Obesity Adds Potential Complications for ICU Patients
The US obesity epidemic means more critically ill patients have weight-associated conditions affecting their illness or are at greater risk of specific complications during their hospital stay.
Hospitalized critically ill obese patients present unique challenges to the nurses who provide care for them in critical and progressive care units, and an article in the August issue of Critical Care Nurse offers guidance on providing optimal care to obese patients.
Diabetes, high blood pressure, heart disease, gastroesophageal reflux, incontinence, sleep apnea, joint disease, and pressure ulcers are among the various conditions and diseases associated with obesity. During a hospital stay, critically ill patients with weight-associated conditions may need more frequent nursing assessments and increased monitoring.
The article "Progressive Care of Obese Patients" provides specific information about obesity-related complications, assessments, and interventions and discusses specific nursing competencies integral to providing care to obese patients. A sample plan of care details each body system and lists interventions and resources needed to implement each activity.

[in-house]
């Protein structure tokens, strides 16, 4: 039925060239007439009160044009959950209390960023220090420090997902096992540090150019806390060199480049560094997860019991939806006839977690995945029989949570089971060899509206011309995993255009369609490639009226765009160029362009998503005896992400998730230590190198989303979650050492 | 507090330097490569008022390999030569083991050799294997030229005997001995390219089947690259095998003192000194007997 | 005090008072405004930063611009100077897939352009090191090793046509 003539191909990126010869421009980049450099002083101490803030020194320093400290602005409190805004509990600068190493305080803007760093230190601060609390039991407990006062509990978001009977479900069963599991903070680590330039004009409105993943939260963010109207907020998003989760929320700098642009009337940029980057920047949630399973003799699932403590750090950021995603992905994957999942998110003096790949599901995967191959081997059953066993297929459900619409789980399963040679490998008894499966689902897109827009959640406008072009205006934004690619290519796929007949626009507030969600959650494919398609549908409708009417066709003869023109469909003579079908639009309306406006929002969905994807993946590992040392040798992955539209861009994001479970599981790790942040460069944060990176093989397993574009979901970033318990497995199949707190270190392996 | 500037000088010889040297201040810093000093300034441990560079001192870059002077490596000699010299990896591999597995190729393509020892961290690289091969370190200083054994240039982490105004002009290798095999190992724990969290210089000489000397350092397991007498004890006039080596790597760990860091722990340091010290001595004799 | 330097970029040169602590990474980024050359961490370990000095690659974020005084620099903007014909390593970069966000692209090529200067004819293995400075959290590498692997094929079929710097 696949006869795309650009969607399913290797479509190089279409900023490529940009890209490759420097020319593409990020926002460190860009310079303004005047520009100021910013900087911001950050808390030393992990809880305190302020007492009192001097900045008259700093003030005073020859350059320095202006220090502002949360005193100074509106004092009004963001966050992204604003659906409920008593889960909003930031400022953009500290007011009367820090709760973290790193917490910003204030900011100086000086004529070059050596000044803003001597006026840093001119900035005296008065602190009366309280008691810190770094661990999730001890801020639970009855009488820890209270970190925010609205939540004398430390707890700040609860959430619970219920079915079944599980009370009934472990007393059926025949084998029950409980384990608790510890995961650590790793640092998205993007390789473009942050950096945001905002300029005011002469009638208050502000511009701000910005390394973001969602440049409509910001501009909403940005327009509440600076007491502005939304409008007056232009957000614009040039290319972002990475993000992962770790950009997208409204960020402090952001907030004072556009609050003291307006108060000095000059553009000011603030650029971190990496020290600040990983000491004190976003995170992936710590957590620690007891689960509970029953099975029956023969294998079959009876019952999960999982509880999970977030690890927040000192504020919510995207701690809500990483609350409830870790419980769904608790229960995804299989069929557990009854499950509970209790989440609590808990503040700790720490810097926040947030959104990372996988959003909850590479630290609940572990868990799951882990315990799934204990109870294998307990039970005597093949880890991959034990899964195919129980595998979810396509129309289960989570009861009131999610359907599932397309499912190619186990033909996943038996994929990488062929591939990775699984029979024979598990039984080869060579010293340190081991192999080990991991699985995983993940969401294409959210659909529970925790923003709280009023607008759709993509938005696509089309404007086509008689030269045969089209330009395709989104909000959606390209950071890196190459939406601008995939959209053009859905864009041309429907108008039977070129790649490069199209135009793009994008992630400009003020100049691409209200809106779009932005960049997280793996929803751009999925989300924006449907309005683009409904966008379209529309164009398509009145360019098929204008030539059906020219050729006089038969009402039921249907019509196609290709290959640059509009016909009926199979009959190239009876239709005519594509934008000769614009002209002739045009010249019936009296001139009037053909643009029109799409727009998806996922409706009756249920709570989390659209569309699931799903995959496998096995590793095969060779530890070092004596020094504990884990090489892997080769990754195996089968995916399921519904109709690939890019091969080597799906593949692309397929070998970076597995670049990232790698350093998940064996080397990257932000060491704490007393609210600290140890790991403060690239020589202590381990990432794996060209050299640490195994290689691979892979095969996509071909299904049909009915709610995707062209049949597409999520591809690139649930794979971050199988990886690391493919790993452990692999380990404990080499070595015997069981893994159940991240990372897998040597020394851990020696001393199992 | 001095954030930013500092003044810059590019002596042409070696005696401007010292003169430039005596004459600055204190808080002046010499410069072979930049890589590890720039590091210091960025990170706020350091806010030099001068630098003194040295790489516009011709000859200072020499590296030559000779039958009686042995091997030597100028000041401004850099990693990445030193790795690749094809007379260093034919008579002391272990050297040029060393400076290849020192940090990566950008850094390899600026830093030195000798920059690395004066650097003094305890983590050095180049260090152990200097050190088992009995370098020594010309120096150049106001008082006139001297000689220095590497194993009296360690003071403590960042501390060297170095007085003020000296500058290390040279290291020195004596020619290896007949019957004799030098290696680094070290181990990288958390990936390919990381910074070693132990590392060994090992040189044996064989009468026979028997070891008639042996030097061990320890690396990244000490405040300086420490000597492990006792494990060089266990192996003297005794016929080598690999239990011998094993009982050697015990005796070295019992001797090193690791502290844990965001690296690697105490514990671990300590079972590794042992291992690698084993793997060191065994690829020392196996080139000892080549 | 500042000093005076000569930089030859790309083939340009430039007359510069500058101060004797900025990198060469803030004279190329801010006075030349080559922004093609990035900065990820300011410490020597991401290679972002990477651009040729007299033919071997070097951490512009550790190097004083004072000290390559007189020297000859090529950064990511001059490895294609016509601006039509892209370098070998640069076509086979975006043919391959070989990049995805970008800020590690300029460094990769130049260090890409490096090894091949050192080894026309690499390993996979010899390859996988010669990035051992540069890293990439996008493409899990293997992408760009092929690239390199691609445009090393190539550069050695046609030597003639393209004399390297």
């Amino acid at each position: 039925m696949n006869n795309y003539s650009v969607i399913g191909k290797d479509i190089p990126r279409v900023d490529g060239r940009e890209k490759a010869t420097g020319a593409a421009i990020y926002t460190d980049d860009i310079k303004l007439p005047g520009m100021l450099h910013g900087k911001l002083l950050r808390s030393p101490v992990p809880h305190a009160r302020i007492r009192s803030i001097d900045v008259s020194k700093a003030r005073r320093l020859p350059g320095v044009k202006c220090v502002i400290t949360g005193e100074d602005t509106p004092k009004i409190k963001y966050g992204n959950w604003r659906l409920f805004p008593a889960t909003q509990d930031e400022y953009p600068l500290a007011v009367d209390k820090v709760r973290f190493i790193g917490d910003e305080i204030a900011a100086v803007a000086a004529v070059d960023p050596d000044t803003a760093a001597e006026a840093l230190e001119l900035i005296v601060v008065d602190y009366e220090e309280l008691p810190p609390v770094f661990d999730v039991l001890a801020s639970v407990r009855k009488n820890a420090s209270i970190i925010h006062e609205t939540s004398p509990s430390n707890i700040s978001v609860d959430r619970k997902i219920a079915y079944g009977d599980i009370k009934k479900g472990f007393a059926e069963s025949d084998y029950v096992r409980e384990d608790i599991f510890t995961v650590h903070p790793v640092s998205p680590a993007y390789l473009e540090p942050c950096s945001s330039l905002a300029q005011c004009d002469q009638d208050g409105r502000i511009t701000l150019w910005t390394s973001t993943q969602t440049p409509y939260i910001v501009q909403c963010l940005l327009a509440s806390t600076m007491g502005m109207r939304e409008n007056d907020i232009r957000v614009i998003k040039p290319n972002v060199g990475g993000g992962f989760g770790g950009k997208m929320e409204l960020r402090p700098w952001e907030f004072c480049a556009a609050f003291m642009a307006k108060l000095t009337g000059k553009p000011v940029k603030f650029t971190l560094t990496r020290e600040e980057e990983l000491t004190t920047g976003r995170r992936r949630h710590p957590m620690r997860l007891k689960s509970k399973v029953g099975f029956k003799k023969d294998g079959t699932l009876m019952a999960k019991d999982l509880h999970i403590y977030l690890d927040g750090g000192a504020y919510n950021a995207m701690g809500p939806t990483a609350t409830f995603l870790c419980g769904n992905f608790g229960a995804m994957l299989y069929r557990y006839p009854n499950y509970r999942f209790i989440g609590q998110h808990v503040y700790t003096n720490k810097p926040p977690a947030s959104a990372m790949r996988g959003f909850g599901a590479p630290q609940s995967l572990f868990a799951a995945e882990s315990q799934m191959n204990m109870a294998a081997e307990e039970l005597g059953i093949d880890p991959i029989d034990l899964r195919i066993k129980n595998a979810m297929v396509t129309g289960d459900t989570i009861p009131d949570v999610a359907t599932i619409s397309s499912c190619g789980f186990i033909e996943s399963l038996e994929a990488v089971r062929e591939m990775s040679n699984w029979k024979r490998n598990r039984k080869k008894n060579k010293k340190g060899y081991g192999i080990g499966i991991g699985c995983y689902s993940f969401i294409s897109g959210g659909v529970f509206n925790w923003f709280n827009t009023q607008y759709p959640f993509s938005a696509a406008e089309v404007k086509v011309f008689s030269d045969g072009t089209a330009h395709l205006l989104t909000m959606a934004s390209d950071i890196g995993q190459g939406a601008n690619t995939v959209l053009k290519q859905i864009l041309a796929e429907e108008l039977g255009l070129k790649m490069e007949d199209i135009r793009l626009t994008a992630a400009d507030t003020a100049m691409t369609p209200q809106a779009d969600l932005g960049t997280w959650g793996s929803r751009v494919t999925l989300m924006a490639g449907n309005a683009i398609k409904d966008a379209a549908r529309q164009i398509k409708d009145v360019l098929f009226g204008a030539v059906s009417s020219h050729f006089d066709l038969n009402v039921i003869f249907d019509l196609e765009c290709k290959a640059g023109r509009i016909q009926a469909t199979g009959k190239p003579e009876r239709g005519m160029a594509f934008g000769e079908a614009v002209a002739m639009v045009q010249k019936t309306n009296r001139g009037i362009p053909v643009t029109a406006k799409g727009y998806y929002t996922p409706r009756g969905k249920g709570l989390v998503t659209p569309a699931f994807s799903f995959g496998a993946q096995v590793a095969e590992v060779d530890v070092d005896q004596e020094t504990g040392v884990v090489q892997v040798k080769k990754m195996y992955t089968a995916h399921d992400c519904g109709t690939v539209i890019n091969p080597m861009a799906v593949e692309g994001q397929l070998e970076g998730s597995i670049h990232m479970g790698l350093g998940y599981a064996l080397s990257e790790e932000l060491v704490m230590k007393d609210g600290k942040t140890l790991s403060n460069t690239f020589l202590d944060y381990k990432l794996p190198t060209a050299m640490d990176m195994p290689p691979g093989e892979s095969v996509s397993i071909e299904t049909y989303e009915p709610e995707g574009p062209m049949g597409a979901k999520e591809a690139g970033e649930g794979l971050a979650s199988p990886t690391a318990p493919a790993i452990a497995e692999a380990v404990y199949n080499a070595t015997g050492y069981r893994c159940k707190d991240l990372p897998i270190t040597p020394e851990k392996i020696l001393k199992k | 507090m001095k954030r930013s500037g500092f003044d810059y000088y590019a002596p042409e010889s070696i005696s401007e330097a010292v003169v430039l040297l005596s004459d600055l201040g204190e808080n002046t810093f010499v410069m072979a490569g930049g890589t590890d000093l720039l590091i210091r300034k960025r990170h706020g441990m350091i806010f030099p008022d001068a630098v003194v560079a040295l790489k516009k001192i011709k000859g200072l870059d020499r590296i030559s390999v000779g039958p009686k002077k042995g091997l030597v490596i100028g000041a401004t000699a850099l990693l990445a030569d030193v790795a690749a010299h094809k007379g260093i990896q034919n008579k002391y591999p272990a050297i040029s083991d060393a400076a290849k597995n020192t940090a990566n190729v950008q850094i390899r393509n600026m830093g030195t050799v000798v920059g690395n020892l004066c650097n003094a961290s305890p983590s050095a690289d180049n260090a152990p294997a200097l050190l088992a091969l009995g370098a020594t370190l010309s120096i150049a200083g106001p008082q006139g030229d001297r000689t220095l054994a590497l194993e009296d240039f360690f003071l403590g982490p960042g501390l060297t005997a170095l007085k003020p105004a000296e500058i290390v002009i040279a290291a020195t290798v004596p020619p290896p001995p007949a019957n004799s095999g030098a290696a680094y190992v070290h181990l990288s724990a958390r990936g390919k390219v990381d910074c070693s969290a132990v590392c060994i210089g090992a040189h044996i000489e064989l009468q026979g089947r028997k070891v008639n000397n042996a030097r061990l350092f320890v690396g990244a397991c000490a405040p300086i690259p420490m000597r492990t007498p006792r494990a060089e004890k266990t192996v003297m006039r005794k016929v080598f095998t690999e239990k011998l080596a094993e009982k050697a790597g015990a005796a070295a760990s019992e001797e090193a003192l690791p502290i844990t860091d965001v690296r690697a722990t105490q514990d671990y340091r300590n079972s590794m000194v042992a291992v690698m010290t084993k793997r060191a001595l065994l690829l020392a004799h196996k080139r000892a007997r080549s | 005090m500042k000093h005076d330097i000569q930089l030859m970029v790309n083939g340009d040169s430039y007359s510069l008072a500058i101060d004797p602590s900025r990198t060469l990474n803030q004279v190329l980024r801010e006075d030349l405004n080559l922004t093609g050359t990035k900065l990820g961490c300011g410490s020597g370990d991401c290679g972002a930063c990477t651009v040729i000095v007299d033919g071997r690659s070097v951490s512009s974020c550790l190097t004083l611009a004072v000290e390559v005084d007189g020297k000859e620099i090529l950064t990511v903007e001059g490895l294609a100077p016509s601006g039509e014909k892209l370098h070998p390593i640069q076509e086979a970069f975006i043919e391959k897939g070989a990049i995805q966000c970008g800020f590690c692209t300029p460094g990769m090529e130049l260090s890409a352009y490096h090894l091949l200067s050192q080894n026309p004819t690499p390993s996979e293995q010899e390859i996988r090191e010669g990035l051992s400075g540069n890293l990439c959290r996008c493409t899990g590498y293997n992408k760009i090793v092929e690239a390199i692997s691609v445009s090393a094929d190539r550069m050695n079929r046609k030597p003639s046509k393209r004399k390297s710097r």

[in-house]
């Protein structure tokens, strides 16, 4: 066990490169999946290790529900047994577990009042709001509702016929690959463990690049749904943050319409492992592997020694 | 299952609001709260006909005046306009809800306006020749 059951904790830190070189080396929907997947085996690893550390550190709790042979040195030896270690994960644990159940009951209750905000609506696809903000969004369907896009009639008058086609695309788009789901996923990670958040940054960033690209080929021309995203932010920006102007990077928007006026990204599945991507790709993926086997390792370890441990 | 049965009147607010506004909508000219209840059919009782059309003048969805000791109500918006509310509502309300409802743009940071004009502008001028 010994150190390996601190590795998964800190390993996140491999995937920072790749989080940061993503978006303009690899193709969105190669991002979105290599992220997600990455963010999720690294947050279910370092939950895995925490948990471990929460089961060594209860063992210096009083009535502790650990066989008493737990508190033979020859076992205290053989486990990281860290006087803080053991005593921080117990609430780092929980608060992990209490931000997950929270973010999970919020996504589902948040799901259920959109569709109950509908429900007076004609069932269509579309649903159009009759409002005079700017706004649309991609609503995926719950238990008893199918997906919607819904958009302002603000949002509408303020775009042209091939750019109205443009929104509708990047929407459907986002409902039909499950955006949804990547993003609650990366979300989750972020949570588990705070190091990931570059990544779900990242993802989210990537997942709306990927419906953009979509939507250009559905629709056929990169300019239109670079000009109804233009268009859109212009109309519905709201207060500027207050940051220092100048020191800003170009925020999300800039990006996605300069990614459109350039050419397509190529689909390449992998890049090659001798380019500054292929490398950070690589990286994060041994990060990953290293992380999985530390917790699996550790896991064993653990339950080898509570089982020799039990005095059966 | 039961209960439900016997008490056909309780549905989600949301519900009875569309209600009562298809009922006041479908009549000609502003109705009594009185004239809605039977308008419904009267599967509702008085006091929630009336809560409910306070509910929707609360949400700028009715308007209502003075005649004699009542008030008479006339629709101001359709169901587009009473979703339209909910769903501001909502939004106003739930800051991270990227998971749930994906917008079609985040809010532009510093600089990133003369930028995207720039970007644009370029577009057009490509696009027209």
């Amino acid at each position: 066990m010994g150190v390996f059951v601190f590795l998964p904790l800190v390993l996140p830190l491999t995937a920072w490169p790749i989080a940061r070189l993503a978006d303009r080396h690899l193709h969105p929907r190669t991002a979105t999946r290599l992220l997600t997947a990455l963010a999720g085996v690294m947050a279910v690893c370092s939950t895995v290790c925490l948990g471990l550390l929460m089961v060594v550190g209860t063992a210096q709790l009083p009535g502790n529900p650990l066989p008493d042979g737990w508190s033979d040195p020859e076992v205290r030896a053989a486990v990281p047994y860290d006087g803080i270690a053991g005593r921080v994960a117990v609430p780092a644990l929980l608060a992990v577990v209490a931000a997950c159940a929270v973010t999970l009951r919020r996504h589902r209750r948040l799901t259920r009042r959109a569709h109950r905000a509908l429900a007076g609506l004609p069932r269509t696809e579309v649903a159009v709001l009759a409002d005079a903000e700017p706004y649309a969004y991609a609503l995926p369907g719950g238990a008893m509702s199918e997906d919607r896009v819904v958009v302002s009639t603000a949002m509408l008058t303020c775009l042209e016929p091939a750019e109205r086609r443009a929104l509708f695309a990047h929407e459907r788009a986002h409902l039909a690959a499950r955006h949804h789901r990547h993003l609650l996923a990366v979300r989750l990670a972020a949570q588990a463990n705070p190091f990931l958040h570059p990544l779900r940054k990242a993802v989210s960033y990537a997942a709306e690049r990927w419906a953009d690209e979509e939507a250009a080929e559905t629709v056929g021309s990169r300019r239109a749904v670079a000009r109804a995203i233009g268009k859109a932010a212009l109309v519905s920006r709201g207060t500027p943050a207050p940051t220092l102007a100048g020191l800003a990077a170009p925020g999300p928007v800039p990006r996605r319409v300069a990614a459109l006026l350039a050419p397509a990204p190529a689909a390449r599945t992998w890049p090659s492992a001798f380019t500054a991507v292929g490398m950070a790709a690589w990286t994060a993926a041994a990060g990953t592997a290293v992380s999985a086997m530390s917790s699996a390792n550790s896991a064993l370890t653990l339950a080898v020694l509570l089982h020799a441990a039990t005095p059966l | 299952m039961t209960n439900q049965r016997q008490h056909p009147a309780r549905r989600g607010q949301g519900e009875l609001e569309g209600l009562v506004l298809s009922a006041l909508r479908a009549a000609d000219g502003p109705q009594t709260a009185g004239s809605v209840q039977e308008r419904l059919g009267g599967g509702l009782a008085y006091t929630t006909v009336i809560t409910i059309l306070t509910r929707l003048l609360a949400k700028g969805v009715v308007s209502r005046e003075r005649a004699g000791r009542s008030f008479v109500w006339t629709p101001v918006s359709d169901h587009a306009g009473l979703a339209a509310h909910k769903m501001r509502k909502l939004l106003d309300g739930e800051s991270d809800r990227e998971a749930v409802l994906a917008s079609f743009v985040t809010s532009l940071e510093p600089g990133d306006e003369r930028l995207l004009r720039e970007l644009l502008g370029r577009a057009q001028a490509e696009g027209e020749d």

Lead author Lori A. Dambaugh, RN, DNP, CNS, PCCN, ACCNS-AG, is an assistant professor of nursing and clinical nurse specialist track coordinator at Wegmans School of Nursing, St. John Fisher College in Rochester, New York.
"With up to a quarter of critically ill patients classified as obese, nurses must be aware of how obesity may change how their patients respond to their illness," Dambaugh says.
According to the article, obese patients who have been in an ICU may benefit from a stay in a progressive care unit before being transferred to a general care unit or discharged to home. Progressive care may also be appropriate for hospitalized obese patients with unstable clinical conditions.
Coauthor Margaret M. Ecklund, RN, MS, CCRN, ACNP-BC, is an advanced practice nurse working as a clinical nurse specialist with the wound, ostomy, and skin care team for Legacy Health, Portland, Oregon. She is also the contributing editor of the journal's Progressive Care column."Progressive care is the unifying term for the increased level of care and nursing vigilance needed by patients who are not in the ICU but have complex healthcare needs," Ecklund says. "Progressive care units may be an excellent setting for obese patients who require increased monitoring and may have unstable clinical conditions."
— Source: American Association of Critical-Care Nurses